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Analogous to nervous cluelessness is something we might call “anxious gatekeeping.”   This is desire to police the borders of poetry, or of...

Tuesday, September 10, 2013

I Noticed Something

The general level of argument people use is fairly low. Looking that the Chronicle of Higher Education comment threads, I notice people will make arguments like this. (Irrespective of whether I happen to agree with the perspective: obviously it is easier to spot fallacies when you are looking to discount a particular point of view, but I find people I agree with can be equally fallacious.)

Arguments from anecdote or limited information, with no empirical foundation. This happened to me, so this must be typical. "My grandfather smoked everyday and lived to be 90."

Arguments from self-interest. Tenure is a good thing... because I have tenure!

Arguments from what "studies show," or from what a particular study showed that I read about recently, heard about on NPR or in the CHE, or from a press release from my Uni.

Overgeneralization from studies with very limited, barely significant findings. A 5% variance becomes an absolute. If men are 5% more likely to do x than women, that means "men do it and women don't."

Arguments from received wisdom or prejudice. Of course tenured professors are not going to be good teachers, because they do research. Everyone knows this already.

Arguments from the fallibility of science. Of course, you can't believe these scientific studies, because... Hitler used scientists to his ends.

Arguments from the infallibility of science. I am right because ... science! (Even when it is merely a limited form of social science of limited validity.)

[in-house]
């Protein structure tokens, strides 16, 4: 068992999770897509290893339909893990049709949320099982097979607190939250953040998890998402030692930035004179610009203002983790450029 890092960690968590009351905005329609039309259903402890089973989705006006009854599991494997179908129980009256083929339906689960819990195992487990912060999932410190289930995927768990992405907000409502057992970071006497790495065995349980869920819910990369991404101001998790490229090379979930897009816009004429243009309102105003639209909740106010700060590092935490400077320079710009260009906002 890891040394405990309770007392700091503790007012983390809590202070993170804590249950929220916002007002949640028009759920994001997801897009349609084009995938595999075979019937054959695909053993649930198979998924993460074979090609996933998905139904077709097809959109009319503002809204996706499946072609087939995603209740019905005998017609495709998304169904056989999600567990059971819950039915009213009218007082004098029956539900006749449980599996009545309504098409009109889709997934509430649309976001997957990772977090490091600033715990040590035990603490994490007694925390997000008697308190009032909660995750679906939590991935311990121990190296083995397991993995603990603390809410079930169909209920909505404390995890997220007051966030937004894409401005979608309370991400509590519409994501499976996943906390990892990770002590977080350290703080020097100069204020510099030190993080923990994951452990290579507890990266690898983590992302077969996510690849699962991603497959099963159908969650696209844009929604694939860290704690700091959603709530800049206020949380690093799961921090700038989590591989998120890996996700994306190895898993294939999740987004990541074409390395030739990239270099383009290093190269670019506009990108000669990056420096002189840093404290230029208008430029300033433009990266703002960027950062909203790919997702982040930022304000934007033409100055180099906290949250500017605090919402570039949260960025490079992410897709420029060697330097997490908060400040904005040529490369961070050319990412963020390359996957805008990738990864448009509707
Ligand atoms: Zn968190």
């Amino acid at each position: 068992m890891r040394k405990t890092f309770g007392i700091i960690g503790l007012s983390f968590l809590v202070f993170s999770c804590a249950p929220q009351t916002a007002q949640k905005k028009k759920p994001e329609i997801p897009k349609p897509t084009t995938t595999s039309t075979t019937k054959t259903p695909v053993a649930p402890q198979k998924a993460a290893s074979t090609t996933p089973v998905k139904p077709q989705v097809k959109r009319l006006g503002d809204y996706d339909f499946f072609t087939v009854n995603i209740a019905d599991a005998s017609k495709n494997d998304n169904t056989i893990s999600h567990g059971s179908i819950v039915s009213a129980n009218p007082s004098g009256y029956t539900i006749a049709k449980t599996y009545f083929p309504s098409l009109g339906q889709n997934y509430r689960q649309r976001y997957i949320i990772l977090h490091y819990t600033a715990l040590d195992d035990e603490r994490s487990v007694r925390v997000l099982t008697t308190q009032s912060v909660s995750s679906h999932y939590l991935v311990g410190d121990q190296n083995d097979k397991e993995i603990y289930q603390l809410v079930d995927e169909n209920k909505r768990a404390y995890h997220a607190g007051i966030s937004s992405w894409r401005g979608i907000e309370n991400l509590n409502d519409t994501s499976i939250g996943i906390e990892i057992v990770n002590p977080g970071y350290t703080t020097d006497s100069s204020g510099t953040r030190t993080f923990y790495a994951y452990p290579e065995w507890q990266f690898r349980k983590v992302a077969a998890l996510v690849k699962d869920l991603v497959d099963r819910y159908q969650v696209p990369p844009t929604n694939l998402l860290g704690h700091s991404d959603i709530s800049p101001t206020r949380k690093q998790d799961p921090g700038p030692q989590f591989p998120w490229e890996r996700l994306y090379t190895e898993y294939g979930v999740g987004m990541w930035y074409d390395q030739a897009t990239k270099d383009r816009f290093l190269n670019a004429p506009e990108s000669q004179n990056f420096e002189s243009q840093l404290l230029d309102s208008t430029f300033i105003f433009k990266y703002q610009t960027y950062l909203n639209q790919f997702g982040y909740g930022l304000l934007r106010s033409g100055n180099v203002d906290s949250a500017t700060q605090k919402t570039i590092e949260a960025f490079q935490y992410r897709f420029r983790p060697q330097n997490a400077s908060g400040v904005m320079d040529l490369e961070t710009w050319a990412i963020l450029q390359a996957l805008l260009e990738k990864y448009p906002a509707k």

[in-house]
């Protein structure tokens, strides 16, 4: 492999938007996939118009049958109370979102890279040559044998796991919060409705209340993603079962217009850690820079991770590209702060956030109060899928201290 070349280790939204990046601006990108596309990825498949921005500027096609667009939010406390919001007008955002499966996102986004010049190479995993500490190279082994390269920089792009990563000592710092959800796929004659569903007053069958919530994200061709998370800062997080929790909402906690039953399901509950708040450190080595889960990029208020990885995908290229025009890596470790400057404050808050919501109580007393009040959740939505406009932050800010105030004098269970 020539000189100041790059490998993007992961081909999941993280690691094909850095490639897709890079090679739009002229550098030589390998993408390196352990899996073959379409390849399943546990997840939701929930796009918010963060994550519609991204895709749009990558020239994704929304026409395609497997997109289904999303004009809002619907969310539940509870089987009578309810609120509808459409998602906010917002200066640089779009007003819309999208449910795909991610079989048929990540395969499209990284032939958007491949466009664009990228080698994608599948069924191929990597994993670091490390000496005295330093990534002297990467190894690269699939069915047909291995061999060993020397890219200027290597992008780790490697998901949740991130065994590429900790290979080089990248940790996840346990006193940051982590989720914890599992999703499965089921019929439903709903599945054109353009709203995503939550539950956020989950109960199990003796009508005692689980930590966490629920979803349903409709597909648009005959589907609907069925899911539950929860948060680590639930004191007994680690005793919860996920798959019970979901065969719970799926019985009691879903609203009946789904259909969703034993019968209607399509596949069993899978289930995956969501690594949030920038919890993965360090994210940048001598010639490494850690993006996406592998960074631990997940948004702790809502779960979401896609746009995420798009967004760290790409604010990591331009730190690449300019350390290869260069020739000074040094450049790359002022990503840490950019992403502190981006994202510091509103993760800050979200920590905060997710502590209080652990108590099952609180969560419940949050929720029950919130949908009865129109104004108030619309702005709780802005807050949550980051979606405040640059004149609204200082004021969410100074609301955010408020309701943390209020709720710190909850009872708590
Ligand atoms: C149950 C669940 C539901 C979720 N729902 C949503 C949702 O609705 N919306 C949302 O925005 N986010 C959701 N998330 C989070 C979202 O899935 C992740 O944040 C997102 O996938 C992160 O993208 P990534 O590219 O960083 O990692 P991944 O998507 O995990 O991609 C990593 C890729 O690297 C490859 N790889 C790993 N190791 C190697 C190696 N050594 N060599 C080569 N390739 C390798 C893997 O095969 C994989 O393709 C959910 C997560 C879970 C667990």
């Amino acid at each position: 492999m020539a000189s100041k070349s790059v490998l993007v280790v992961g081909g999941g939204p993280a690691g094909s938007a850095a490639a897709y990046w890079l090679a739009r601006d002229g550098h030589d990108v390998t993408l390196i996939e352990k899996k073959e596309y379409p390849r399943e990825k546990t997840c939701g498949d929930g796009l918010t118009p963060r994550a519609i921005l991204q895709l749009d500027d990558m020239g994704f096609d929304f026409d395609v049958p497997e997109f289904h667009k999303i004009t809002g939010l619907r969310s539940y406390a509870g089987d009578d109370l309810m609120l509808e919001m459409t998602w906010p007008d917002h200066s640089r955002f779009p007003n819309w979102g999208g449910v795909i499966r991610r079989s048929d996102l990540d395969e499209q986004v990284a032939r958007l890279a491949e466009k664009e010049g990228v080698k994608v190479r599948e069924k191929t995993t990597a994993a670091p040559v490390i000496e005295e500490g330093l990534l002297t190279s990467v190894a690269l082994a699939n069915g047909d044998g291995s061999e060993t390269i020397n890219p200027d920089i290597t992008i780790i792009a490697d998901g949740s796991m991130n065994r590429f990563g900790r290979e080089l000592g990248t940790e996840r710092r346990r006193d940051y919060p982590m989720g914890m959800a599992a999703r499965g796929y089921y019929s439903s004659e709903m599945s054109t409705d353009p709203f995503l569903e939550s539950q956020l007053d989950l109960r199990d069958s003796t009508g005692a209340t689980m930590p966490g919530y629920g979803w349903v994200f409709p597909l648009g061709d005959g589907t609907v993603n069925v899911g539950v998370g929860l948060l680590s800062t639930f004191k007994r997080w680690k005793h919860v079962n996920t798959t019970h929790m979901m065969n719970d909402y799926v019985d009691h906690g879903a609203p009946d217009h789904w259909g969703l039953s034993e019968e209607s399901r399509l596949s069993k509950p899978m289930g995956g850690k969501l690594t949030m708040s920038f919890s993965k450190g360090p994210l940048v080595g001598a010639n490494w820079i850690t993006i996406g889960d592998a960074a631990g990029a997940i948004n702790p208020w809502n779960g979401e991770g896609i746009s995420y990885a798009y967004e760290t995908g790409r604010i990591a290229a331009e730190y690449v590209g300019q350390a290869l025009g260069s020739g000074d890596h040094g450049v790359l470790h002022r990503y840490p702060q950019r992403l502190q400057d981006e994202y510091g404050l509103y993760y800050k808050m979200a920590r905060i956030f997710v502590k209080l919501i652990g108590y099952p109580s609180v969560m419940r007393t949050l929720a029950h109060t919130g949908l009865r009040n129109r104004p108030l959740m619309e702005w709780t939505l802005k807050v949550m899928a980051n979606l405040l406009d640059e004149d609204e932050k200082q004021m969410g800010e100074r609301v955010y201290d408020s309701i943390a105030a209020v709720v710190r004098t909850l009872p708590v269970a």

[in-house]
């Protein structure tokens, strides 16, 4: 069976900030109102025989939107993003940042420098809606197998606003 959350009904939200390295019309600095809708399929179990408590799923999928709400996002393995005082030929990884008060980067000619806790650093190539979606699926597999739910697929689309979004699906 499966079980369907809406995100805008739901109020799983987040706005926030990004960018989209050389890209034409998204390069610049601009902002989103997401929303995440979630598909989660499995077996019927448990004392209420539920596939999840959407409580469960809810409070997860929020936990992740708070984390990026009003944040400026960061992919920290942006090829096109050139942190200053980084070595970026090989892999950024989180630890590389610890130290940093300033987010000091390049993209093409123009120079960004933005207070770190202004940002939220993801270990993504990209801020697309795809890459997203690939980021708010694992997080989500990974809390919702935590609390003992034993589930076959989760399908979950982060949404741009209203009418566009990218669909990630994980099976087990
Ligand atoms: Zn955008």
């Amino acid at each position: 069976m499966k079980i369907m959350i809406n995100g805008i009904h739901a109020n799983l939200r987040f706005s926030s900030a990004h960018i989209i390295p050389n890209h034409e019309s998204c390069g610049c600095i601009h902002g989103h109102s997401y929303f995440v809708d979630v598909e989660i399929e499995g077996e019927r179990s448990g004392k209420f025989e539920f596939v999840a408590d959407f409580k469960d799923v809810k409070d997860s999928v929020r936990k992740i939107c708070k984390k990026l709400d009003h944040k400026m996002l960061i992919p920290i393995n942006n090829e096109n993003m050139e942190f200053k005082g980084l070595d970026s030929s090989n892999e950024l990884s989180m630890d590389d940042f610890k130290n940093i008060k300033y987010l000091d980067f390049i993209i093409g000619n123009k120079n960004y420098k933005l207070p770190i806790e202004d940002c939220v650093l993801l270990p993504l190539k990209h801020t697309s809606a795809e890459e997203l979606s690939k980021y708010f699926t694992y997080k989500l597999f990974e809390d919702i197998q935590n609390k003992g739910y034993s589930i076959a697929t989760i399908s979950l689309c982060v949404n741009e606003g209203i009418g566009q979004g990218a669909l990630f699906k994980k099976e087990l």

Various other kinds of lazy thinking. Tenure protects academic freedom (yes, sure but is that what it mainly does in today's climate? does it really protect freedom all that well, who benefits from that type of argument?; does that mean the untenured should have no freedom?) The military protects "freedom," (but is a militarized society generally more "free"? I don't think so.)


profacero said...

A graduate student, of the type who is trying to avoid content for fear of getting overwhelmed and thus failing the test of being sufficiently expedient, is in my class where we are reading that 2005 Mignolo book.

Him to me: "I have highlighted this book for argumentation strategies. It is probably the best argued analysis I have ever read."

Me (aside): Child, it is billed as and is supposed to be a *manifesto.* It uses every persuasive trick it can, and it anticipates and responds to every possible objection, for a reason...

profacero said...

And: about tenure protecting academic freedom -- well it does, but for more subtle and complex reasons than most people are willing to stop and think through. And my current rant -- one of my usual rants, but it is particularly pertinent en la actual coyuntura -- is that most people do not exercise it, and that the grad school plus tenure track exercises are designed to instill that habit and fear in people. They refuse to use it and to the extent that they do, they will deserve its abolition when tenure is abolished. (*And* watch all the caution they exercised for all those years, not help them then; and watch them cry then, shocked and surprised.)

profacero said...


to the extent that they do *refuse to use it

profacero said...

But anyway, yes: most people repeat received wisdom and are very unnerved if they have to witness any actual thought processes. So no argumentation. This is a very American phenomenon, too, although not exclusively so.